“I feel that we put in a lot of effort, and sometimes, it seems like people are underestimating our sport,” varsity cheerleader Tazara Prophett, ‘26, said.

Since dance and cheerleading are not considered to be typical “masculine” activities, these athletes have to deal with a lot of prejudice and inaccurate preconceived notions about their sport. 

“I feel like people don’t know everything about cheer,” Glover said. “[People] get confused about it and think ‘Oh you’re cheering on the sidelines.’ I don’t think they know that it’s more than that, so they have this perspective on it. I just try to tell them that there’s more to it than what they think.” 

Misogyny and sexism in sports are not just confined to dance and cheerleading; they can be seen all over the sports world today.

For example, the professional basketball league for men is referred to as the National Basketball Association (NBA), whereas the league for women is referred to as the Women’s National Basketball Association (WNBA). It is the little things like this that make all the difference when it comes to gender equality in sports.

Women’s sports are often only given the title of “real sports” because they are typically just the female version of their male counterparts, but since dance and cheerleading are predominantly female sports, they don’t get the same luxury.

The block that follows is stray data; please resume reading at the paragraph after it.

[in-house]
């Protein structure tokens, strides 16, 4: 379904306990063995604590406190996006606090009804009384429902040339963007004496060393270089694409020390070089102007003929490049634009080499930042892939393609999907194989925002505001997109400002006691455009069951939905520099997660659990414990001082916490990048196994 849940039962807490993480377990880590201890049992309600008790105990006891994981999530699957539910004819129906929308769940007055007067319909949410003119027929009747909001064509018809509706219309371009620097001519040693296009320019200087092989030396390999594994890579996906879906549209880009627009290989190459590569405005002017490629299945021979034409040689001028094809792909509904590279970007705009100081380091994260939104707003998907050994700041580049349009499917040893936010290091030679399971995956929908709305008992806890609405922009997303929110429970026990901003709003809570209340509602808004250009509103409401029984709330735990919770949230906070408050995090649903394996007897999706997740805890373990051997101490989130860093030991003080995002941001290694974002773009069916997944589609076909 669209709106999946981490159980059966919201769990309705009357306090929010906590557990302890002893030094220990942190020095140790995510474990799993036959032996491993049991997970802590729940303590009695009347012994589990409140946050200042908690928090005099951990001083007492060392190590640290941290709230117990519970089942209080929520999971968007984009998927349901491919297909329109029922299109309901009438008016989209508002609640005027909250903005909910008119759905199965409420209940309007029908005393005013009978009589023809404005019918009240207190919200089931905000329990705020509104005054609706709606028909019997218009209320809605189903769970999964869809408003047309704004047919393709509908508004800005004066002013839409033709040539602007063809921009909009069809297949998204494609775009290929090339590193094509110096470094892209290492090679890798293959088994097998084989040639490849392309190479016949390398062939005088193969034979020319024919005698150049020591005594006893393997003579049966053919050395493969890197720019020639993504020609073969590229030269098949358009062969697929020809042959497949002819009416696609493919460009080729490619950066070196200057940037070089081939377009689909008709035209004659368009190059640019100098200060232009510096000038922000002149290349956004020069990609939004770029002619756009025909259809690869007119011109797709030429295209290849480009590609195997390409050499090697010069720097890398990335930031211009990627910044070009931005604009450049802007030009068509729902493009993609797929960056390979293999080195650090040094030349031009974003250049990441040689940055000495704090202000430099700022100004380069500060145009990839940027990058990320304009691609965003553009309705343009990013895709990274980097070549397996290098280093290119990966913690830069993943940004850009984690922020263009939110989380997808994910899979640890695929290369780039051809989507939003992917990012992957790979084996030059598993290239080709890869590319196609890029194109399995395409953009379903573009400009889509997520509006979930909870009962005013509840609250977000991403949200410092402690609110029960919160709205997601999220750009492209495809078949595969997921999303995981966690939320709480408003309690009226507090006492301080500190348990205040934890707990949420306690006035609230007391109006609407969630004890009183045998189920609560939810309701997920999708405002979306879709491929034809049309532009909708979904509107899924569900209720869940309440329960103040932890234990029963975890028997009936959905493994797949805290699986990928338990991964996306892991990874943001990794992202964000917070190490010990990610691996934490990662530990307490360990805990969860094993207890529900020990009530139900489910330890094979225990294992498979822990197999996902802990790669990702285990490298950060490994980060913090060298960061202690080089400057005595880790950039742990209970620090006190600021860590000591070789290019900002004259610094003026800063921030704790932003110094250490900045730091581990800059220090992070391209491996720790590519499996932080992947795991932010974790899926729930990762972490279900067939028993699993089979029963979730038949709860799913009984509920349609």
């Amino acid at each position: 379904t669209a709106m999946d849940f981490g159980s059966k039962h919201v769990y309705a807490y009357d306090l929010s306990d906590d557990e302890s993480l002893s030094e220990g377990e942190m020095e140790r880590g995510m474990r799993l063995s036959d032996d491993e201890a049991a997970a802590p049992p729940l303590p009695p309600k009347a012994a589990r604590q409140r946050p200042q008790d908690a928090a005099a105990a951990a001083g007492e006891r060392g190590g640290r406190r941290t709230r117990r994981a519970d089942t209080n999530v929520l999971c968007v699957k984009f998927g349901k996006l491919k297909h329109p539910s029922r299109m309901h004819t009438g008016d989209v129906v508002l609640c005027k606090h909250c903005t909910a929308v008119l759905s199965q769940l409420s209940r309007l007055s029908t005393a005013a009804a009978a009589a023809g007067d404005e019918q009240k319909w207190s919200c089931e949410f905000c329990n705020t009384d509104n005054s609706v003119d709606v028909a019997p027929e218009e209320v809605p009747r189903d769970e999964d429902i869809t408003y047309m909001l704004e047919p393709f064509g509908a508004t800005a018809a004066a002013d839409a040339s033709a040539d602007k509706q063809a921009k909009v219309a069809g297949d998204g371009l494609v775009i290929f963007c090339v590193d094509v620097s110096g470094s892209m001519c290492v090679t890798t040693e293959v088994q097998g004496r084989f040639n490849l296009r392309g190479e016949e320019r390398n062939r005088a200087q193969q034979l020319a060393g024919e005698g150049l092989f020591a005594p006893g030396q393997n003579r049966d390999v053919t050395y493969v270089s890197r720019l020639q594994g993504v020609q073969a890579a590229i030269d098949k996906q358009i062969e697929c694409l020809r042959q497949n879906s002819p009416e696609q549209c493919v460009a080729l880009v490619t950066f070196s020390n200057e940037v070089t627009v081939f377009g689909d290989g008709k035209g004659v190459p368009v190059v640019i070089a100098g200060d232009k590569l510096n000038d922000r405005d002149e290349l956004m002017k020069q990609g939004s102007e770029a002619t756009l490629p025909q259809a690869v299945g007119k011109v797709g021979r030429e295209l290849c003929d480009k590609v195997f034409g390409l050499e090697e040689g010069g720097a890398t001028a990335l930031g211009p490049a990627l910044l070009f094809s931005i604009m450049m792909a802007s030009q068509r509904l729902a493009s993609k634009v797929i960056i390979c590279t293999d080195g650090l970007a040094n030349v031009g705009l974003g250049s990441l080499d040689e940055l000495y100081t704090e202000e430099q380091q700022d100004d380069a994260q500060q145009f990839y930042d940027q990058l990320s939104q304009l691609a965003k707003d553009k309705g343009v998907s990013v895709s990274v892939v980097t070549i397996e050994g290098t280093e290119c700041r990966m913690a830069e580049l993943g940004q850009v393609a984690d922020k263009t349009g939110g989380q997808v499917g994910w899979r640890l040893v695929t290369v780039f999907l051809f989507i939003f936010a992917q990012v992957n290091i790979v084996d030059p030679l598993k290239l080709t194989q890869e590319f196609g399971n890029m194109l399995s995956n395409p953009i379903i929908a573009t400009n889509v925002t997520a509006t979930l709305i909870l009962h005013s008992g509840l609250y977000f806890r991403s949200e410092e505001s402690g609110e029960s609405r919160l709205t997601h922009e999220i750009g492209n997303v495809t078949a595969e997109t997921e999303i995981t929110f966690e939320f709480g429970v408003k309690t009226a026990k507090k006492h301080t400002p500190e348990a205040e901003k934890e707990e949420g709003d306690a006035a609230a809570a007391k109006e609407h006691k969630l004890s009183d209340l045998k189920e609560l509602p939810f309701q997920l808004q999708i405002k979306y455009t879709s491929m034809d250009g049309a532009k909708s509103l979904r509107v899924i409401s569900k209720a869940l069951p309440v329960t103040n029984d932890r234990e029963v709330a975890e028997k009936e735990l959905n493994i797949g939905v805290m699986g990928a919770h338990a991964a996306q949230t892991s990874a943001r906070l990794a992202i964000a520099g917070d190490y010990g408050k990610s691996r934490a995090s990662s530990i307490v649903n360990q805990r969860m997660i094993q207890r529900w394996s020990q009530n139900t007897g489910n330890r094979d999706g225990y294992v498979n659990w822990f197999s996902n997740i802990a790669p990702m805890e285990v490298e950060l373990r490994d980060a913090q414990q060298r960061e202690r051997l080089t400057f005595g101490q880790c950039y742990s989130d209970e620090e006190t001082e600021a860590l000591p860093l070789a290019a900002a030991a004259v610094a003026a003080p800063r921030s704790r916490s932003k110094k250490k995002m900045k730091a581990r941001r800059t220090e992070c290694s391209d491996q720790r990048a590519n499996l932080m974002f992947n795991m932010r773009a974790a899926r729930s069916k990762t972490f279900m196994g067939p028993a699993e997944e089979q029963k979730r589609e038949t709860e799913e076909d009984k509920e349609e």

“Cheerleaders put time and effort to cheer,” Glover said. “[We’ve] done everything that normal sports like basketball [and] football [have done]. We condition and we practice, so I feel like it should be considered a sport.”

Ultimately, all sports deserve acknowledgment and recognition- no matter how big or small. So regardless of what activity someone does: dance, cheerleading, football, baseball, tennis, gymnastics or wrestling. They should all get the appreciation they deserve.

 “We do as much as the next person would do,” Mitchell said. “We put our time into it, we compete against other teams, we have to go to the gym to condition. We do the same thing as any other sports player would do.”

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About the Contributors
Sameera Degaulle
Sameera Degaulle, Section Editor of Sports
In her second year as a Chatterbox staff member, Sameera Degaulle is eager to work as the Sports Section Editor. Degaulle is excited to lead her writers and help them get excited about writing. Degaulle was previously a Sports Writer. Degaulle also is a member of the WHHS Cheer team and plays the violin. Degaulle plans to attend college after graduating from WHHS, but does not yet know what career she will pursue in the future. In her free time, Degaulle enjoys reading and spending time with her friends.
Kham Brumfield
Kham Brumfield, Remembrancer Staff
In her second year as a Remembrancer staff member, Khamryn Brumfield is eager to work as the Managing Editor of Visual Elements. Brumfield’s goals this year include meeting all of the deadlines and building the group's photography skills.   Brumfield was previously a writer for the dividers section in the 2022-2023 school year.  Brumfield is also in her third year of being a member of the varsity cheer team.   She hopes to attend college and make a career in psychology. When not working on the yearbook, Brumfield enjoys listening to music and painting.